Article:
Friday 10 April 2020

Cyclists battle through the lockdown

I recently worked on an article for Cycling Weekly about cycling during lockdown, and how professional cycle racers are managing to stay fit and healthy during this period.
Opening pages of the Cycling Weekly feature I co-wrote with Rebecca Charlton
There's nothing more frustrating than not being able to do the sport you love. But spare a thought for those who cycle train and race for a living - those whose lives are dominated by a timetable of races, and a training schedule plus lifestyle based on being on top form for your next race.

Imaging you are all set to thrash it out on the roads of Belgium or Italy at the Spring Classics races, then suddenly you are told that you have to stop everything and staying indoors for the foreseeable future. That has been the case for those professional cycle racers living in Italy, Spain and France. Strictly speaking, it's possible to cycle outdoors in France but given the rules only one hour of exercise within a 1km-radius of home, biking options outdoors are quite limited.

Attilo Viviani, the younger brother of World Track Cycling Champion Elia Viviani had endured a 10-day lockdown in Abu Dhabi when the United Arab Emirates Tour was abruptly ended after some team members tested positive for Coronavirus. He then returned to his home in Verona, only to be enter into another lockdown throughout Italy the following week.

"This is my first season as a pro so it is strange for me, but also for guys aged 35 as well - no one has ever lived through a season like this. To stay motivated, I speak to our Italian Director Sportive, Roberto Damiani every couple of days."

Then Elisa Longo Borghini didn't even get to race at all. After overcoming an early-season flu which precluded her from competing in the Omloop Het Niewsblad race, she was all set to do the Strade Bianche a race where she has previously performed well. But the computer said no, and she has had to stay at home.

"I had been really in shape for the Spring Classics. So now it's like starting winter training again; I have space in my house to do gym work and the rollers. Using Zwift helps, as the time passes faster than with just music. [....] I just have to believe things will come good. I need to do what my trainer says and what my country says, to protect the weakest. My motivation to train is knowing that once I am able to wear an Italian jersey, I will wear it with pride." 

For new rider, Teniel Campbell she has had a lot to process. In this, her first year as professional, after arriving from Trinidad and Tobago and completing the UCI training course in Switzerland, Campbell was all set to make her mark. She became the first woman from Trinidad and Tobago to qualify for the Tokyo Olympics cycle road race, and with her Valcar-Travel & Service Team she had finished in the top five in a few races.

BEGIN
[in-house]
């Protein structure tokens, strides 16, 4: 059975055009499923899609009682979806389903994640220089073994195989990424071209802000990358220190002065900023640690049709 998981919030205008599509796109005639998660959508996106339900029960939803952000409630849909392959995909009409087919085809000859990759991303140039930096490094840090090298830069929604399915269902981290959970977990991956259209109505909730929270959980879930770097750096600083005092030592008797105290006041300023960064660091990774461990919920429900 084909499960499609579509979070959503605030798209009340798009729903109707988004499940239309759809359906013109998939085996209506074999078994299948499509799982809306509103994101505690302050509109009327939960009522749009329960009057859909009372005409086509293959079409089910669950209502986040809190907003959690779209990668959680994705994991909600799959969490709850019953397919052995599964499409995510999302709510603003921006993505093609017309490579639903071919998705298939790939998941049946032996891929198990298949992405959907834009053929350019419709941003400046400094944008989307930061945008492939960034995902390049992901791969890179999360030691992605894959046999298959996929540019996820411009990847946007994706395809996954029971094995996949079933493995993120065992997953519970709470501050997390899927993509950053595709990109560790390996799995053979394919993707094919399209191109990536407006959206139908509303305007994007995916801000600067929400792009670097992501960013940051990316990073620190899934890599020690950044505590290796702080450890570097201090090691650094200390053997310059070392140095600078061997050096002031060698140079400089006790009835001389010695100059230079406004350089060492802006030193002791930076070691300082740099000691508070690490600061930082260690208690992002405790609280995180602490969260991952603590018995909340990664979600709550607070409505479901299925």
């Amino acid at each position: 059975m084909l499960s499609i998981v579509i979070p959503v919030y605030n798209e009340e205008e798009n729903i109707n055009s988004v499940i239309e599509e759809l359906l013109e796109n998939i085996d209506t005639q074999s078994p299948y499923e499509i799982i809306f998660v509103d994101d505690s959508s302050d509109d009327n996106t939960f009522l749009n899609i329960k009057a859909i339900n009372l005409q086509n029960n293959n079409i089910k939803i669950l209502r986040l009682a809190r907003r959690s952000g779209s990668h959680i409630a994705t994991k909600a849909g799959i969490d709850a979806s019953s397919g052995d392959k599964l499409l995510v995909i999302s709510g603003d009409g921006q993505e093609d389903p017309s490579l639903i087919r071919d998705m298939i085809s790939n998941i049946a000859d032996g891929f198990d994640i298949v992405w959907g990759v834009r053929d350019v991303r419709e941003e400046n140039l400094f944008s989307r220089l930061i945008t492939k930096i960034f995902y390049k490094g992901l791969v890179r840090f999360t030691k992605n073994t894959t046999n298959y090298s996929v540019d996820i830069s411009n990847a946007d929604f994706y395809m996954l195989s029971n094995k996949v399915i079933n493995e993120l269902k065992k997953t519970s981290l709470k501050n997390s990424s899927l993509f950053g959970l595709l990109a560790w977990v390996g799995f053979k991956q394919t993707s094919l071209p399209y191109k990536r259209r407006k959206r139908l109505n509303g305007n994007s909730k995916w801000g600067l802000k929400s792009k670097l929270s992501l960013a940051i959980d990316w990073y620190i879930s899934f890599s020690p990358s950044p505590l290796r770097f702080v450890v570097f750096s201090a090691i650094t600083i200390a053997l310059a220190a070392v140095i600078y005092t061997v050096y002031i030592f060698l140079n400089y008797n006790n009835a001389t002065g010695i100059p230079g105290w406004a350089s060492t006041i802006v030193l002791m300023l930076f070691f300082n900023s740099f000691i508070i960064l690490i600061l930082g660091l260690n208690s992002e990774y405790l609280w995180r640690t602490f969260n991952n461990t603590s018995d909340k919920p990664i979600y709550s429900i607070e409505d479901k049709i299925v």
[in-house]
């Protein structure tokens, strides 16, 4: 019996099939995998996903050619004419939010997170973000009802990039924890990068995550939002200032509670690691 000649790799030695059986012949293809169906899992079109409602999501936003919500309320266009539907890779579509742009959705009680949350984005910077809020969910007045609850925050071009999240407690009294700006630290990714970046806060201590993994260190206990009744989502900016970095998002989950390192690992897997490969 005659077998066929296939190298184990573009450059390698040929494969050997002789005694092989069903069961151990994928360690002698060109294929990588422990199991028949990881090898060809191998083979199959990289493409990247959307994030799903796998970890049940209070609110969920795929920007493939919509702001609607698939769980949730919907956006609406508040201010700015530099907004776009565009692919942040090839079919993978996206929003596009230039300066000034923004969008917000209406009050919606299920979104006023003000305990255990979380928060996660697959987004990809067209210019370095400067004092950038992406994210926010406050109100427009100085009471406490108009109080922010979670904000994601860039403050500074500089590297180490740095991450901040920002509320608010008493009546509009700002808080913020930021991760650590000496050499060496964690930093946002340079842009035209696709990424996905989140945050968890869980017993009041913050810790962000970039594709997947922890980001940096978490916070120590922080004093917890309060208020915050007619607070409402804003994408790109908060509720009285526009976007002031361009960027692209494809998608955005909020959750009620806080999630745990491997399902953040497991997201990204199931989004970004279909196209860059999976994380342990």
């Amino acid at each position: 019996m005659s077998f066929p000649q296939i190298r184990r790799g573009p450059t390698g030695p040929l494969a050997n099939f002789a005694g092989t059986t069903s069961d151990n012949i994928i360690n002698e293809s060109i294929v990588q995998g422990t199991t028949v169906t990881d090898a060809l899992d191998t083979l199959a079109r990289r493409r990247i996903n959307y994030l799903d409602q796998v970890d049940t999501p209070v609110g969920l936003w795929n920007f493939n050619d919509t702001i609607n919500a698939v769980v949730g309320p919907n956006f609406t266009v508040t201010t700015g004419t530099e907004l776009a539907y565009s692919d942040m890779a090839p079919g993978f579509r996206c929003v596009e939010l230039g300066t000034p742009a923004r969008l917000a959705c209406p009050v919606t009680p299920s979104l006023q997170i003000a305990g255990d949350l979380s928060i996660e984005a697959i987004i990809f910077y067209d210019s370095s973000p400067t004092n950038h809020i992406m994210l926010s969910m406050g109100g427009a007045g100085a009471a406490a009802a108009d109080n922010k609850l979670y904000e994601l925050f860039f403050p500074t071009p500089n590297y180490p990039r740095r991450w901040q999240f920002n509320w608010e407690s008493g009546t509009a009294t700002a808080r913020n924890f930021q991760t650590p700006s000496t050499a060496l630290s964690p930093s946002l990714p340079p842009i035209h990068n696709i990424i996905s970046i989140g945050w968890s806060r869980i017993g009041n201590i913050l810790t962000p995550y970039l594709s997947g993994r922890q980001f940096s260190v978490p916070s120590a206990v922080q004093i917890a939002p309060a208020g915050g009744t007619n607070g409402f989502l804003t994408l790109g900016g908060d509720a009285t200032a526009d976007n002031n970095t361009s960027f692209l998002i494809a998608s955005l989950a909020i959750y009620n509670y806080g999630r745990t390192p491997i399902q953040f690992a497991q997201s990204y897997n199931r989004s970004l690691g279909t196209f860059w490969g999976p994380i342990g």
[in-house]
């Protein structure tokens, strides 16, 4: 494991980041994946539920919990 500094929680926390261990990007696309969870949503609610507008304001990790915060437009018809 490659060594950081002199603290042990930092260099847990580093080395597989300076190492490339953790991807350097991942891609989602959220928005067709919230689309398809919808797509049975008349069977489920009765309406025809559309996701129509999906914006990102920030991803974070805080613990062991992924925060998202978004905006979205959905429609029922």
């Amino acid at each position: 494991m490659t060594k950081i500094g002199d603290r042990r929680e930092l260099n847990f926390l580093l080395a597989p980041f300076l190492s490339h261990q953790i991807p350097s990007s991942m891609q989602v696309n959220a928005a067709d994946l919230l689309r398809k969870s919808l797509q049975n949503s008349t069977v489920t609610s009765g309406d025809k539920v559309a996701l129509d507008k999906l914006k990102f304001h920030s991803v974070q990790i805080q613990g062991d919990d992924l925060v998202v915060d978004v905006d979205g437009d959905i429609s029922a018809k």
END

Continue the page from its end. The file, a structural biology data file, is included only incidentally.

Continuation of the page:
Based in Bergamo, the epicentre of the pandemic in Italy, and for a time in Europe, Campbell has had to deal not just with being unable to ride as normal, but also living alone through the angst, anxiety and ambulance sirens far away from her family.

"Initially professional riders could train on the roads, and my coach told me I must always cycling in the company of another rider, which was safer because some drivers got angry at us when they saw us on the roads and would honk their horns a lot more. But now under complete quarantine, the only time I go outdoors is to the supermarket or to take out the garbage.

"It has become a mental challenge. I am alone in the house and I am also now training alone indoors. However, I have the necessary support both in Trinidad and Tobago and from my team here in Italy. I have realised I do not know how not to be an athlete. For two years, I have been a full-time elite athlete 24 hours a day - training, stressing my body, coming home tired, eating, sleeping.[....] Now there is more free time, I must find a way to make the most of my time and be productive. It's not easy, but this too shall pass." 

No doubt turbo trainers and Zwift apps are getting used to the maximum right now, and I guess there's a lot of discipline and self-control needed to avoid the biscuit tin or the wine rack.
In addition, team support has become ever more important, with sports directors, coaches, and other team mates having to look out for one another, as the mental health is just important, if not more important than the physical health of the riders.

It is not clear how long the lockdown will continue for, or when this dreaded disease will subside, but we can only hope that riders and teams will come out on the other side of this scourge without long-lasting scars.

Here is the full article on the Cycling Weekly website

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